LAUSANNE, Switzerland (AP) — Signaling a potential radical change in the way Olympic host cities are chosen, IOC President Thomas Bach wants to revise the bidding process because it "produces too many losers."
He wouldn't rule out the possibility of awarding two games at the same time.
Bach's comments came on Thursday, the same day the IOC executive board cleared all three candidate cities for the 2024 Olympics — Paris, Los Angeles and Budapest, Hungary — to advance to the next stage of the race.
"We have to take into consideration that the procedure as it is now produces too many losers," Bach said at a news conference. "You can be happy about a strong field in quantity for one day but you start to regret it the next day.
"It is not the purpose of an Olympic candidate city procedure to produce losers. It is to produce the best possible host for an Olympic Games. We will have to look into this."
It was the first time Bach has publicly spoken about further changes to the bidding process, which has suffered in recent years as voters rejected bids in referendums, and cities dropped out because of concerns over the costs of the games.
Paris, Los Angeles, and Budapest are in the final nine months of the race for the 2024 Games. The International Olympic Committee is scheduled to vote on the host city in September in Lima, Peru.
Paris and Los Angeles are viewed as close favorites, with Budapest as an outsider. Olympic officials in recent months have begun privately discussing the idea of awarding the 2024 and 2028 Games simultaneously, ensuring that Paris and Los Angeles would get one or the other.
Some officials believe that, because both cities are such strong contenders, it would be a mistake for one to lose out. It would seem unlikely that either loser would bid again for 2028.
Bach repeated several times that the 2024 bidding is already in full swing and the IOC is "happy" with that process. However, he was asked twice about the possibility of awarding both games at the Lima meeting, and he didn't categorically rule it out.
"Let us study this question, which is not an easy one," he said.
Bach suggested it is more likely any major change will come for future bidding races.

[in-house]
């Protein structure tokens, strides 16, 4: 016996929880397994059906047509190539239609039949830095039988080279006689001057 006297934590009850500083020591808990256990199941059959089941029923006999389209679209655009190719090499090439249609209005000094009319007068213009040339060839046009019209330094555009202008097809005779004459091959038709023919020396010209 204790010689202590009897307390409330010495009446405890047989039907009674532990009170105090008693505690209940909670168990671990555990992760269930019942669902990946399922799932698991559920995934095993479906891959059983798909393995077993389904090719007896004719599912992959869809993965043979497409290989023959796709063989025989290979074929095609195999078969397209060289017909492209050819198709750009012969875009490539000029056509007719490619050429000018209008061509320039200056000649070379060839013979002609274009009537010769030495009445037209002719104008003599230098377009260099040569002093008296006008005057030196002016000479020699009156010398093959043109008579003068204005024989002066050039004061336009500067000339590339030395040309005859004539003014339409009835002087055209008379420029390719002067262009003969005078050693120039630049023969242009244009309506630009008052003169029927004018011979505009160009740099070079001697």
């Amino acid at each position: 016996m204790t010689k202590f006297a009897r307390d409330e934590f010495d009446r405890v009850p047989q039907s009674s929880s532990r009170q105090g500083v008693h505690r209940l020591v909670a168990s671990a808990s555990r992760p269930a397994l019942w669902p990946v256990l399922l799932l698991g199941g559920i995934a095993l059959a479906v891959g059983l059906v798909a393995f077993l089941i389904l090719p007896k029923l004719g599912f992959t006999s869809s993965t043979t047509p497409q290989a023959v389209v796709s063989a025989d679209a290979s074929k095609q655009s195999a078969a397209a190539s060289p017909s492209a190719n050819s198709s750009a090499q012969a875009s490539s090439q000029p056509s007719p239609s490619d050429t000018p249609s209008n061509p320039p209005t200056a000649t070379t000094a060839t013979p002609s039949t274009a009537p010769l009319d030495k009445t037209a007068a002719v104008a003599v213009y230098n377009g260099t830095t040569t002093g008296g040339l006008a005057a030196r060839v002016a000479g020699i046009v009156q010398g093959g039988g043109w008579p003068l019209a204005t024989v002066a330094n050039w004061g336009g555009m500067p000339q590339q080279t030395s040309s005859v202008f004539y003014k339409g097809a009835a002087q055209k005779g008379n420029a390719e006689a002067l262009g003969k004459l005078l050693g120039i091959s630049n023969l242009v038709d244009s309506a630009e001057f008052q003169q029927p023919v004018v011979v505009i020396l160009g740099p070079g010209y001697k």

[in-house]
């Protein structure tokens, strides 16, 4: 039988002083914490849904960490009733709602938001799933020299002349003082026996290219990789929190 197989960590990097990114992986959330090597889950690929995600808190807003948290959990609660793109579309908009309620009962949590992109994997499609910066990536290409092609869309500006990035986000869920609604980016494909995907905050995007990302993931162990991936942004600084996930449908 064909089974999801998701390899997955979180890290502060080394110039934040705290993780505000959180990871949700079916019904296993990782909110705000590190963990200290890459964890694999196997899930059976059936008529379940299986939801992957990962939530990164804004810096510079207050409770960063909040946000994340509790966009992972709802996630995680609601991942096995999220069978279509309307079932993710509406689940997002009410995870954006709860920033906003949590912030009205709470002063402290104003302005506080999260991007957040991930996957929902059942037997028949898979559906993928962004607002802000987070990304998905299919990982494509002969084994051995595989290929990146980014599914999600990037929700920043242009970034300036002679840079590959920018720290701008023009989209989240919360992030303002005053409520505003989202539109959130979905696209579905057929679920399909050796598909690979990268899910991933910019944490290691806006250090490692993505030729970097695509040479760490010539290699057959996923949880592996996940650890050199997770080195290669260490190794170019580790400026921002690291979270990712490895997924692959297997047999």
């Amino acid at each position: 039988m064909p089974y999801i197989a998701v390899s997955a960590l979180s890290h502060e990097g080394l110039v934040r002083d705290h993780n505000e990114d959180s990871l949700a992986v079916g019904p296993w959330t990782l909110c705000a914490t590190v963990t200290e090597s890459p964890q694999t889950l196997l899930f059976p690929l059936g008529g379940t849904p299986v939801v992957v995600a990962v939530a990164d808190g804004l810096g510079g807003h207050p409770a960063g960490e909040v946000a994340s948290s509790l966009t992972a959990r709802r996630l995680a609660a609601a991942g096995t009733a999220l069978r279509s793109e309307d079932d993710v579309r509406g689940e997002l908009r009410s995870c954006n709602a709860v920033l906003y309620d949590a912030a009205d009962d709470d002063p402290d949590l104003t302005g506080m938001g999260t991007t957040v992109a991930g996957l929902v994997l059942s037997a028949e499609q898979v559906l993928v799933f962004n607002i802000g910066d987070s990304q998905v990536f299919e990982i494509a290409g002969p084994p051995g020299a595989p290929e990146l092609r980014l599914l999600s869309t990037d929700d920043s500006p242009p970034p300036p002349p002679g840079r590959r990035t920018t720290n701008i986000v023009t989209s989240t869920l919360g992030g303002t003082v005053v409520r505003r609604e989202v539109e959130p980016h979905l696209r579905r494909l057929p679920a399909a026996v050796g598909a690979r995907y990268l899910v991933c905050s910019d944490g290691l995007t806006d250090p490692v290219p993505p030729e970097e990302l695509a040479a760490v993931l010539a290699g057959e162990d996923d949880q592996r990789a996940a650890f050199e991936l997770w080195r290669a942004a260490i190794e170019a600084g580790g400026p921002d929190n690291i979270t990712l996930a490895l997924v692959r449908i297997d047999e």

"We have to think long term," he said, adding that, for the 2024 race, the IOC advised three unidentified cities during the "invitation phase" not to submit bids because they failed to meet the requirements.
The IOC has been seeking to fix the bidding process for years amid a sharp downturn in interest from potential host cities, many scared off by the $51 billion price tag associated with the 2014 Sochi Winter Games.
The bid races for the 2020, 2022 and 2024 Olympics were all hit by withdrawals for political or financial reasons. Six cities pulled out of the contest for the '22 Winter Games, leaving only two finalists, with Beijing defeating Almaty, Kazakhstan.
Hamburg pulled out of the 2024 race after local residents rejected the bid in a referendum, and Rome's 2024 bid was scrapped after the new mayor rejected the project over costs.
Bach's Olympic Agenda 2020 reforms were aimed at making bidding and hosting more flexible and less costly. But Bach acknowledged on Thursday the reforms hadn't solved everything, saying they have been affected by "more changes in the decision-making mechanisms in politics."
"You can see how in many countries, you have populist movements and anti-establishment movements getting stronger and stronger, asking different and new questions," he said.
While the IOC has traditionally awarded one Olympics at a time, some other major sports bodies have awarded multiple events at a time.
FIFA awarded the 2018 World Cup to Russia and 2022 tournament to Qatar in the same bidding process. FIFA leaders say that was a mistake that will not be repeated. Swiss federal prosecutors are still looking into suspicions of wrongdoing during that contest.